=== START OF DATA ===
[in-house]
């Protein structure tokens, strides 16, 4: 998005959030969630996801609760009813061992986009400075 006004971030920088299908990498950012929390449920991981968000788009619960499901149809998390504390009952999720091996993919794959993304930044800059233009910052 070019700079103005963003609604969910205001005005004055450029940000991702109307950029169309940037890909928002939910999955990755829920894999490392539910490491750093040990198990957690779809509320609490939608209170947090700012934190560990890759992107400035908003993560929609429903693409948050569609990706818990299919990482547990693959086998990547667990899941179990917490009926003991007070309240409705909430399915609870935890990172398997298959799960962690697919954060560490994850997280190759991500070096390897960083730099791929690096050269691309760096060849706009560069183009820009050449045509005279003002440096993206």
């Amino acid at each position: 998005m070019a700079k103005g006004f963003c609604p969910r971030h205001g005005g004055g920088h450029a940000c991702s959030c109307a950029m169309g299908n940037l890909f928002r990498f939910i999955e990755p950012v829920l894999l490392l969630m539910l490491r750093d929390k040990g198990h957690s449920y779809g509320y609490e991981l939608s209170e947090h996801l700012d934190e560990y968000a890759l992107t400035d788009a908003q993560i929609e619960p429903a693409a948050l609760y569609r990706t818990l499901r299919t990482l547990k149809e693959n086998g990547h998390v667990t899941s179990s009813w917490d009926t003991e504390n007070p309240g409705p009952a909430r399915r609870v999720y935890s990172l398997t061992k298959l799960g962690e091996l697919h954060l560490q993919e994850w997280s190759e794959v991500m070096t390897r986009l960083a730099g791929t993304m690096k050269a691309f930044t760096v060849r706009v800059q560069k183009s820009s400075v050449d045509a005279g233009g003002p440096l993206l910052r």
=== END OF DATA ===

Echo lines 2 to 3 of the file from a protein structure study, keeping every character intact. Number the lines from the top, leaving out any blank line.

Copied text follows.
């Protein structure tokens, strides 16, 4: 998005959030969630996801609760009813061992986009400075 006004971030920088299908990498950012929390449920991981968000788009619960499901149809998390504390009952999720091996993919794959993304930044800059233009910052 070019700079103005963003609604969910205001005005004055450029940000991702109307950029169309940037890909928002939910999955990755829920894999490392539910490491750093040990198990957690779809509320609490939608209170947090700012934190560990890759992107400035908003993560929609429903693409948050569609990706818990299919990482547990693959086998990547667990899941179990917490009926003991007070309240409705909430399915609870935890990172398997298959799960962690697919954060560490994850997280190759991500070096390897960083730099791929690096050269691309760096060849706009560069183009820009050449045509005279003002440096993206």
């Amino acid at each position: 998005m070019a700079k103005g006004f963003c609604p969910r971030h205001g005005g004055g920088h450029a940000c991702s959030c109307a950029m169309g299908n940037l890909f928002r990498f939910i999955e990755p950012v829920l894999l490392l969630m539910l490491r750093d929390k040990g198990h957690s449920y779809g509320y609490e991981l939608s209170e947090h996801l700012d934190e560990y968000a890759l992107t400035d788009a908003q993560i929609e619960p429903a693409a948050l609760y569609r990706t818990l499901r299919t990482l547990k149809e693959n086998g990547h998390v667990t899941s179990s009813w917490d009926t003991e504390n007070p309240g409705p009952a909430r399915r609870v999720y935890s990172l398997t061992k298959l799960g962690e091996l697919h954060l560490q993919e994850w997280s190759e794959v991500m070096t390897r986009l960083a730099g791929t993304m690096k050269a691309f930044t760096v060849r706009v800059q560069k183009s820009s400075v050449d045509a005279g233009g003002p440096l993206l910052r």